The Simon Wiesenthal Center’s Rabbi Abraham Cooper and the ADL’s Jonathan Greenblatt fired shots at Trachtenberg, and at Pamela Nadell, the president of the Association for Jewish Studies, saying that academics were not in the trenches. Cooper chided the committee for inviting them. “It’s like inviting people from the Flat Earth Society to a hearing about NASA,” he said. Greenblatt mocked them as being ensconced in an ivory tower.

Cooper seemed visibly uncomfortable, crowded next to Trachtenberg at the witness table, who kept staring at him. Cooper kept emphasizing that the Jewish leadership in its entirety backed the bill, seeming to sideline Stern’s organizational affiliation. At one point Cooper’s insistence that the entire Jewish community backed the bill drew a correction from Rep. Jerry Nadler, D-N.Y., who produced a letter from J Street U, the liberal Middle Eastern lobby’s campus affiliate, opposing the bill.

via U.S. Congress split over whether criticizing Israel constitutes anti-Semitism – U.S. News –

Anti-Semitism’s Rise Gives The Forward New Resolve – The New York Times

Interesting account of how Trump and the rise of the extreme right and antisemitism has given new life to an old publication (as in the case of the NYTimes and Washington Post):

The Forward has chronicled the experiences of Jews in the United States for 120 years. Initially published as a Yiddish-language lifeline for those who fled hatred and strife in Europe, in recent years it had to work harder to stay relevant to a community now largely assimilated, finding new stories to tell about transgender rabbis, the challenges of interfaith marriage and even the “secret Jewish history of The Who.”

Then came 2016, and a sudden clarification of its mission that would be strikingly familiar to the publication’s founders: covering the rise of public displays of anti-Semitism.

“There’s something different happening now,” Jane Eisner, The Forward’s editor in chief, said in a recent interview in her office, where a photo of the publication’s founder, Abraham Cahan, peered from the wall. “And here I’m speaking not just as a journalist, but as a close observer of the American Jewish scene. I feel it’s my responsibility as a writer and editor to illuminate that for people.”

Since the summer of 2016, about a year before The Forward went from being a weekly newspaper to a monthly magazine, it has beefed up its coverage of the so-called alt-right; assigned a reporter to go to white nationalist rallies like the one in Charlottesville, Va., in August, which featured chants like “Jews will not replace us”; and pursued more investigative reporting.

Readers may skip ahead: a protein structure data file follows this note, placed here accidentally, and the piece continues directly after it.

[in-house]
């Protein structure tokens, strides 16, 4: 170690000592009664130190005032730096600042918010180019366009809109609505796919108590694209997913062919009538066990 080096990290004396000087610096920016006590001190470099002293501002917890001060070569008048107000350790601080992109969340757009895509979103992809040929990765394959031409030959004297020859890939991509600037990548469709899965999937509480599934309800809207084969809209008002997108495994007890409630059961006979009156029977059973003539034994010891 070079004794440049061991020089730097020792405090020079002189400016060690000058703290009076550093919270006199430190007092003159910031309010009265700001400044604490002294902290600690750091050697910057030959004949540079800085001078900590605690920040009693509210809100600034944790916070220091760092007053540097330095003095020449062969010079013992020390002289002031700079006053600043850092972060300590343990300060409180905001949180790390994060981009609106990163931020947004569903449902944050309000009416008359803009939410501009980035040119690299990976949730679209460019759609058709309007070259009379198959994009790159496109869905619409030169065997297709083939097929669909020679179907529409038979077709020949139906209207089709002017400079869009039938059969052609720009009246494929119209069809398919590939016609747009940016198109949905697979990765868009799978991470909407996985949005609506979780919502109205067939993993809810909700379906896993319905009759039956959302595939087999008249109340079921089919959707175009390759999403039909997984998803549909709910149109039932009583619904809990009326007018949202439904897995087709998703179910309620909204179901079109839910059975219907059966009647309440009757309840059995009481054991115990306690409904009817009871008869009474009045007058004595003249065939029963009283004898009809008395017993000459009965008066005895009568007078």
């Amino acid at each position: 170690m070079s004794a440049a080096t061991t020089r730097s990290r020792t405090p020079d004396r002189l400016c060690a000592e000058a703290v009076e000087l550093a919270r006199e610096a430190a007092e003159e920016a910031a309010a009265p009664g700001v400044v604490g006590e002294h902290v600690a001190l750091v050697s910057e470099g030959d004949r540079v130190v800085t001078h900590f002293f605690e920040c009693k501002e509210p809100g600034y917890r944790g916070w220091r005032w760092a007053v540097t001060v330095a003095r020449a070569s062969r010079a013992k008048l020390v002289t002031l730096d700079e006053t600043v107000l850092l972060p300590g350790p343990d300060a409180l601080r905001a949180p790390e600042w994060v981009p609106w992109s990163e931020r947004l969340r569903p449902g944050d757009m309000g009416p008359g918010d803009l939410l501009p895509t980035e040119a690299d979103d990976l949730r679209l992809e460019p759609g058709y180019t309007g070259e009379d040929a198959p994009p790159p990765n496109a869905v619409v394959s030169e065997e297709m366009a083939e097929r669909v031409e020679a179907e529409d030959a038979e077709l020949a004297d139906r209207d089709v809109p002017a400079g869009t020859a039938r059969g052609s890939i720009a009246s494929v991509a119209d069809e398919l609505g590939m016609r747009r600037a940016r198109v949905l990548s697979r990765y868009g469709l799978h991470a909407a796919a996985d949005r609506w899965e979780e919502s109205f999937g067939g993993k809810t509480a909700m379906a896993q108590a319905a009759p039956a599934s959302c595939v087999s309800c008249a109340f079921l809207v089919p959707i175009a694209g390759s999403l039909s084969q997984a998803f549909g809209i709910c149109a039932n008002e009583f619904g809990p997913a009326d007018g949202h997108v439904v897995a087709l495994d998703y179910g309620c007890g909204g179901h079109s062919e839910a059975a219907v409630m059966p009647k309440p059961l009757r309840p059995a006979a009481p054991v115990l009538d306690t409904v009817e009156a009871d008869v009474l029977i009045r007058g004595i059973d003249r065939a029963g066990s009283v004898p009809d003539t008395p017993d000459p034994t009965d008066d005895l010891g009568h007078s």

The latter effort led to The Forward’s report in March that claimed that Sebastian Gorka, a national security spokesman for the Trump administration until resigning in August, was a member of Vitezi Rend, a Hungarian nationalist group with a history of Nazi collaboration. The coverage has helped give The Forward a more than 60 percent lift in both donations and web traffic over the last year, according to Rachel Fishman Feddersen, the publisher and chief executive of The Forward, and Michael Sarid, the chief development officer.

“They bring what no one else can sell, and they can bring it and bring it, day after day,” said Ken Doctor, a news industry analyst. “They delve into things that are really in the background for others.”

According to the Anti-Defamation League, there was a 34 percent increase in anti-Semitic incidents in 2016 compared with the year before, and an 86 percent increase in the first quarter of 2017.

The Forward’s staff has firsthand experience. Ms. Eisner said the threats directed toward the staff during the presidential race — often through emails or social media — had invoked Holocaust imagery like gas chambers and included images of the anti-Semitic meme Pepe the Frog.

“These are not creative people,” said Dan Friedman, the executive editor.

Still, “to some staff members, it was a little terrifying,” Ms. Eisner said at the publication’s Financial District headquarters, several blocks from The Forward’s birthplace on the Lower East Side.

The threats were serious enough that Ms. Feddersen decided to add more security measures, including a third door that requires an ID to pass through before reaching the office. When threats are made, The Forward now has a set process on how to report them to the police and the F.B.I.; the whole staff has gone through emergency drills.

“We really took it seriously, and it wasn’t fun,” Ms. Feddersen said. “It was not why anybody gets into this business. But that comes with the job, so we kind of have to do it.”

It was especially jarring for The Forward’s roughly 25-person editorial staff of mostly young journalists, for whom anti-Semitism in the United States had been something on the fringes that could be easily ignored — a generation that, in Ms. Eisner’s words, “grew up in Obama’s America” and took inclusion as a given. But it can be jarring even for Ms. Eisner, 61, who recalled recently walking by a church around the corner from her home on the Upper West Side that rents space to a synagogue, and seeing swastikas drawn on it.

“I’m written about on neo-Nazi blogs. David Duke talks about me on his Twitter feed,” said Sam Kestenbaum, a reporter who focuses on anti-Semitism and the alt-right, the far-right fringe movement that advocates a range of racist positions. “I knew that individuals received email threats, and certainly I did.”